In Search of My Robot: Race, Technology, and the Asian American Body

“Who is machine, who is creature, what is human?” —Glen A. Mazis, Humans, Animals, Machines: Blurring Boundaries[1] “Boundaries don’t hold; times, places, beings bleed through one another.” —Karen Barad, “Diffracting Diffraction: Cutting Together-Apart”[2] I’ve been searching, and in my search, I find my robot within and in the gaps between the deep legacy of feminist […]

A Future for Intersectional Black Feminist Technology Studies

The most general statement of our politics at the present time would be that we are actively committed to struggling against racial, sexual, heterosexual, and class oppression and see as our particular task the development of integrated analysis and practice based on the fact that the major systems of oppression are interlocking. —Combahee River Collective, […]

Queer Dreams and Nonprofit Blues: Understanding the Nonprofit Industrial Complex

In October 2013, BCRW and The Engaging Tradition Project at The Center for Gender and Sexuality Law at Columbia Law School co-convened a conference called Queer Dreams and Non-Profit blues to examine the critiques emerging from queer and feminist activists and scholars about the impact of funding on social movement agendas and formations. During the […]

Nonprofits, NGOs, and “Community Engagement”: Refiguring the Project of Activism in Gender and Women’s Studies and Ethnic Studies

This essay centers on the ubiquitous undergraduate curricular offering, the internship, as a fulcrum for critical inquiry about the project of activism in an era of neoliberal government, which casts a long shadow across our intellectual and political endeavors. Though more and more curricula across disciplines and schools are integrating the internship (usually credited as […]

Centering Prison Abolition in Women’s, Gender, and Sexuality Studies

In Unmaking the Public University, Christopher Newfield powerfully reframes the contemporary crisis in higher education as a result not of impoverished state budgets but of a concerted conservative offensive against the democratizing and equalizing potential of public universities. Newfield notes that attacks on the legitimacy of racial justice projects within universities ranging from ethnic studies […]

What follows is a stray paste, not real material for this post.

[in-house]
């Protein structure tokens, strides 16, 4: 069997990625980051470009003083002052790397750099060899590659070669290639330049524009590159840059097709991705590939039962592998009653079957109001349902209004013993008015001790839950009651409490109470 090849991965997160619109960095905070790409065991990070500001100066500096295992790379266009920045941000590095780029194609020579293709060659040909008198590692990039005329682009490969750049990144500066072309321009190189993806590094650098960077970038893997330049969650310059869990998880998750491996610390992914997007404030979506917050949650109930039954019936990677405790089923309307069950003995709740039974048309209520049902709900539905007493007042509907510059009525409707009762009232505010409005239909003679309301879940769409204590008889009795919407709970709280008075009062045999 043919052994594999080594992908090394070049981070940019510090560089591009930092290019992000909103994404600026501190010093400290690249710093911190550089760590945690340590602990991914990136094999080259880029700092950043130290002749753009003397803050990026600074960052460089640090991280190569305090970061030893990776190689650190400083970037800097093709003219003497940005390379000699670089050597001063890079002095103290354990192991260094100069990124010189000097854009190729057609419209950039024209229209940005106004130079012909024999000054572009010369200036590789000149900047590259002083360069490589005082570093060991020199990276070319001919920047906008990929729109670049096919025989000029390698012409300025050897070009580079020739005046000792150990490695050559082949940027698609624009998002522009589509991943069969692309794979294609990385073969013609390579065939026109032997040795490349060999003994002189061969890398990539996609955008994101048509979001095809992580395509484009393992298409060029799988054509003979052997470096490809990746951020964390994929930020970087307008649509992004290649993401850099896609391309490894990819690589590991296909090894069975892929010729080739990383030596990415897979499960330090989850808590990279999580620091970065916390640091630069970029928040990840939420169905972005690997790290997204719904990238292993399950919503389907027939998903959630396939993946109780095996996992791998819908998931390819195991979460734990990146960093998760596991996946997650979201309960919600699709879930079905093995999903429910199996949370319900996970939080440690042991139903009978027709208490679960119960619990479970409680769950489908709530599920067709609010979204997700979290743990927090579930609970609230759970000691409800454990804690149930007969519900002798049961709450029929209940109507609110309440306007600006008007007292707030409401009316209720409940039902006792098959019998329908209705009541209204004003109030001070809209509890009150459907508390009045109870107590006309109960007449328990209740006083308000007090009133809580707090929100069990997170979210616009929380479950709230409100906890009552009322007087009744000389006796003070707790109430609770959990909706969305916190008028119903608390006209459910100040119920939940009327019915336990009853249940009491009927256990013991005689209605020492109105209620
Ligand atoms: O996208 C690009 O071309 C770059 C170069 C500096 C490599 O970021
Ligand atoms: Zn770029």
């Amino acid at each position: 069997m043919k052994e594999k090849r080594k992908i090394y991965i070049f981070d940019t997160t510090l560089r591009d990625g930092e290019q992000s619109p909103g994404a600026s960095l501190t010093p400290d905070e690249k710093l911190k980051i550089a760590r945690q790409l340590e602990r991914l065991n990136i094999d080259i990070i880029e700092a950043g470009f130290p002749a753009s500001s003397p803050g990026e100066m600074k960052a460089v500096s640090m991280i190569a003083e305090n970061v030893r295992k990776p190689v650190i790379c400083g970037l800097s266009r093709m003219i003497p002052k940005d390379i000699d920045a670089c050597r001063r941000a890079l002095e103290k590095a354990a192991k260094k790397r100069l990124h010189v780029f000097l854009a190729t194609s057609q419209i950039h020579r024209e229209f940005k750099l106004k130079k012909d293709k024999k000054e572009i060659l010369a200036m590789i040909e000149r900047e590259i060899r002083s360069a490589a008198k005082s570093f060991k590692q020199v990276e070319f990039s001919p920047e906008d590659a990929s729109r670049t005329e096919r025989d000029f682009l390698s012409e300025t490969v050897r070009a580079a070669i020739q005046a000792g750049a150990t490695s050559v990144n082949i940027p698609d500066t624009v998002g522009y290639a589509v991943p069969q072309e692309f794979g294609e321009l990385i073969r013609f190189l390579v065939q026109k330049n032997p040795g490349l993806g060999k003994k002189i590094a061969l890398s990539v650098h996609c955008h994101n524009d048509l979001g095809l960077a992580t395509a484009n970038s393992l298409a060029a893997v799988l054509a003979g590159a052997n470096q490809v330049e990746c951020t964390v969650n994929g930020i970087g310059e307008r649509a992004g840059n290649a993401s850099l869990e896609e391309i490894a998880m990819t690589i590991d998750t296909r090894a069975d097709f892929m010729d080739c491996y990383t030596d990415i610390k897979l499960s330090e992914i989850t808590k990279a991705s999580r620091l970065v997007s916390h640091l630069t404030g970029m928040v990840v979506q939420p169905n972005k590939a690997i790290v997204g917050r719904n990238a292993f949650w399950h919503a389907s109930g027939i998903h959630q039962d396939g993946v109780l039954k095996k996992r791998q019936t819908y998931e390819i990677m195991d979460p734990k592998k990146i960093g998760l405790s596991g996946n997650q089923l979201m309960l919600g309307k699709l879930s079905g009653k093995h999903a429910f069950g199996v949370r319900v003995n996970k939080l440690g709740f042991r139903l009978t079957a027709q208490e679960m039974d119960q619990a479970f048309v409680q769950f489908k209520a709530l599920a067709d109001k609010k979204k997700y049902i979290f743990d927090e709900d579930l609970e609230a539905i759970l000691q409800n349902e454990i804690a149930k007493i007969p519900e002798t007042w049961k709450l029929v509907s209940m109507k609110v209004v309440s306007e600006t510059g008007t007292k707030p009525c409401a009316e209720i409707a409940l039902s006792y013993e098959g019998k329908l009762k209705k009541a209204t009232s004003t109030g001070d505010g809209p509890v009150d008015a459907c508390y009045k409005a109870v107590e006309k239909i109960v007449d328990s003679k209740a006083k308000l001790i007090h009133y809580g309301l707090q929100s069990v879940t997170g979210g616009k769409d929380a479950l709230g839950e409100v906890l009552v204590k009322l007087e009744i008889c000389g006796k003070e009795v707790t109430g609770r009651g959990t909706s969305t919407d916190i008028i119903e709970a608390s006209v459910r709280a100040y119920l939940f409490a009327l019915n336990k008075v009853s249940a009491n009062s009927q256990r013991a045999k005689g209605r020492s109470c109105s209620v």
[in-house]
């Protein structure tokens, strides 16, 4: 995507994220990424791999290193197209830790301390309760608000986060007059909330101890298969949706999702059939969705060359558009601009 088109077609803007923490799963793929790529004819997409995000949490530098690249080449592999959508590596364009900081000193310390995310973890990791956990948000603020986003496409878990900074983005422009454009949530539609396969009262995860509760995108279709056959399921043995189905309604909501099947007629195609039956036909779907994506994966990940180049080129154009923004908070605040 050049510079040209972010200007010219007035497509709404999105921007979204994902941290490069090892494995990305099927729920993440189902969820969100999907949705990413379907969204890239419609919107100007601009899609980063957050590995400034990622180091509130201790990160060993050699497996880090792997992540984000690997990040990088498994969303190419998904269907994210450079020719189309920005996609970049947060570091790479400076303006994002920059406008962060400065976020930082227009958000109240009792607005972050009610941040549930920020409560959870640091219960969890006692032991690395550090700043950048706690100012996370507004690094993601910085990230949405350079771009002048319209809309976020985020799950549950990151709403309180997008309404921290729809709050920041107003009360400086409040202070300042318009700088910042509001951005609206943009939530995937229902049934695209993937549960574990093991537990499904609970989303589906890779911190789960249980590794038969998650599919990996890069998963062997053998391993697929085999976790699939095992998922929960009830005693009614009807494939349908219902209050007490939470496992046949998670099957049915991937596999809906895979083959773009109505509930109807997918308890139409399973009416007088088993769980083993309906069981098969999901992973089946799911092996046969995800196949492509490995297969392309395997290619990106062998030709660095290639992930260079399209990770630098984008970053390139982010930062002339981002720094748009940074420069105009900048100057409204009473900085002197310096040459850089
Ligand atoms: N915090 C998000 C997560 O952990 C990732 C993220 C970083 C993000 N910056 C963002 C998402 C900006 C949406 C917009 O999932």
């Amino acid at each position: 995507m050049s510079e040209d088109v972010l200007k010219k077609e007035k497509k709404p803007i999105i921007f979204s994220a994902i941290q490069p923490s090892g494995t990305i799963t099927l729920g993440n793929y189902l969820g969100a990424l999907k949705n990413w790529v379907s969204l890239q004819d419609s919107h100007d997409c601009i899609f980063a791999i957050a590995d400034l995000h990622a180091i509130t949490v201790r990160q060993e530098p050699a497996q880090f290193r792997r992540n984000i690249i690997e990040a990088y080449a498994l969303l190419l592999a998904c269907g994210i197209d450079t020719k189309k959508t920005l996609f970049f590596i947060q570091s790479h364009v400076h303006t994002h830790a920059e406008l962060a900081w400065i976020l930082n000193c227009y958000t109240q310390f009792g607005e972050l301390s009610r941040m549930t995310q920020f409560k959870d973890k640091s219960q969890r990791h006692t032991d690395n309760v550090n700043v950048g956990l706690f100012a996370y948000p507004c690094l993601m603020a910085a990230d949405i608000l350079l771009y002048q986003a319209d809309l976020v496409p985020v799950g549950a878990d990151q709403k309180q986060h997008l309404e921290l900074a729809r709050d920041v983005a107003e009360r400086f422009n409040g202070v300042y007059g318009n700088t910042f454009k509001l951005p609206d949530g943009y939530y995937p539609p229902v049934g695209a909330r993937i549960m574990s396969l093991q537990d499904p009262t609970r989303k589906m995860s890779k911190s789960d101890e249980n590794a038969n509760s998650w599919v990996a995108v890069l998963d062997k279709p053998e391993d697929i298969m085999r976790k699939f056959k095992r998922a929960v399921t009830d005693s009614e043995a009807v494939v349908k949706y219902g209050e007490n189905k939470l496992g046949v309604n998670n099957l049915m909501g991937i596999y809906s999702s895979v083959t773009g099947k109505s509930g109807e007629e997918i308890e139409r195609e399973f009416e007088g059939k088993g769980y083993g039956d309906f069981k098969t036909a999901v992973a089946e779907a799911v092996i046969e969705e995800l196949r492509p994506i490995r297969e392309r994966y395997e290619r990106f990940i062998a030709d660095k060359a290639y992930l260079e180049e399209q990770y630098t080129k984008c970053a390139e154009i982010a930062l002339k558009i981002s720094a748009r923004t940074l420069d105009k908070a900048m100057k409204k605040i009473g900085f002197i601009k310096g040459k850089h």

Mapping Police Violence in Los Angeles

For this collaborative research project we worked with the Youth Justice Coalition (YJC), a South Los Angeles community organization. During the spring of 2011, we came together to understand how gang injunctions work as a tool of racist spatial regulation and management. YJC runs a youth community center and an alternative high school for system-involved […]

At the Limits of “By and For”: Space, Struggle, and the Nonprofitization of Queer Youth

In the fall of 2010, I received an email solicitation that began: “It’s been said that the act of coming out is a political act. I disagree. Hardly a week goes by when a sports figure, actor, musician or another celebrity comes out with little fanfare. The political act has become a more personal act. […]

More than Access: College Programs in Prison and Transforming Education

By working to serve individual students, do we suggest the correctness and justness of the institutions and systems that they find themselves in and that we support with our own work? Conversely, by working to address the manifest injustices in such a system, do we neglect the individual lives presently caught within it? I would […]

Unsettling Innocence: Rewriting The Law’s Invention of Immigrant Woman as Cooperator and Criminal Enforcer

Introduction In February 2009, I sat down to speak with K.S., an attorney who worked with a nonprofit organization that primarily served domestic violence survivors from Asian immigrant communities in the San Francisco Bay Area.[1] We met earlier that year when I began working with K.S.’s organization. As she described the details of her daily […]

Legal Equality, Gay Numbers and the (After?)Math of Eugenics

Implicit in Foucault’s concept is the notion that the exact moment these modes of governmentality are reproducing the relations of rule, they are also providing the vocabulary for the contestations to those relations of rule. —Grace Hong[1] [LGBT-supportive policies] are linked to positive business-related outcomes including the corporate bottom line. —Williams Institute[2] Introduction In recent […]